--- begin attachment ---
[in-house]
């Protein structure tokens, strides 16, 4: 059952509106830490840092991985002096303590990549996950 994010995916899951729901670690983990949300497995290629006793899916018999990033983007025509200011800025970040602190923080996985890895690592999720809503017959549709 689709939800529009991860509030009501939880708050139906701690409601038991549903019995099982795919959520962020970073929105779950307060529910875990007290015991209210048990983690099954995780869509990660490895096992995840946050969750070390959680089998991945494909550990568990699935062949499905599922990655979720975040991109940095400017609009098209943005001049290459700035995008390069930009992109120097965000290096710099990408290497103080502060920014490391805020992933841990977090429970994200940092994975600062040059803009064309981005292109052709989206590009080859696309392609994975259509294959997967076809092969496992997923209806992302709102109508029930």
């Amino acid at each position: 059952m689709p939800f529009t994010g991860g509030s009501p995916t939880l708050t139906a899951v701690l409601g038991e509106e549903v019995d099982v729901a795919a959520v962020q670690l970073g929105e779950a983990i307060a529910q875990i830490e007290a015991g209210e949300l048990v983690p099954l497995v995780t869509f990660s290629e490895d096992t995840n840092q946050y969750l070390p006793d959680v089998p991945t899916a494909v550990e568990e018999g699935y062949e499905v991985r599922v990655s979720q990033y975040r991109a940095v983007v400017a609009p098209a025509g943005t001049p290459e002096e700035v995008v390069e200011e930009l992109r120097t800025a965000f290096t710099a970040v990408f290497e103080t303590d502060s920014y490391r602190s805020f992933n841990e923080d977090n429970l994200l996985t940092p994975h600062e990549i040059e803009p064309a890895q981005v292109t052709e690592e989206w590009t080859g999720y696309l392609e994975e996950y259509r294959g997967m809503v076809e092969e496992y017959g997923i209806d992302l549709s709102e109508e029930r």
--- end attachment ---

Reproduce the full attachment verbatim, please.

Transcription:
[in-house]
């Protein structure tokens, strides 16, 4: 059952509106830490840092991985002096303590990549996950 994010995916899951729901670690983990949300497995290629006793899916018999990033983007025509200011800025970040602190923080996985890895690592999720809503017959549709 689709939800529009991860509030009501939880708050139906701690409601038991549903019995099982795919959520962020970073929105779950307060529910875990007290015991209210048990983690099954995780869509990660490895096992995840946050969750070390959680089998991945494909550990568990699935062949499905599922990655979720975040991109940095400017609009098209943005001049290459700035995008390069930009992109120097965000290096710099990408290497103080502060920014490391805020992933841990977090429970994200940092994975600062040059803009064309981005292109052709989206590009080859696309392609994975259509294959997967076809092969496992997923209806992302709102109508029930």
């Amino acid at each position: 059952m689709p939800f529009t994010g991860g509030s009501p995916t939880l708050t139906a899951v701690l409601g038991e509106e549903v019995d099982v729901a795919a959520v962020q670690l970073g929105e779950a983990i307060a529910q875990i830490e007290a015991g209210e949300l048990v983690p099954l497995v995780t869509f990660s290629e490895d096992t995840n840092q946050y969750l070390p006793d959680v089998p991945t899916a494909v550990e568990e018999g699935y062949e499905v991985r599922v990655s979720q990033y975040r991109a940095v983007v400017a609009p098209a025509g943005t001049p290459e002096e700035v995008v390069e200011e930009l992109r120097t800025a965000f290096t710099a970040v990408f290497e103080t303590d502060s920014y490391r602190s805020f992933n841990e923080d977090n429970l994200l996985t940092p994975h600062e990549i040059e803009p064309a890895q981005v292109t052709e690592e989206w590009t080859g999720y696309l392609e994975e996950y259509r294959g997967m809503v076809e092969e496992y017959g997923i209806d992302l549709s709102e109508e029930r």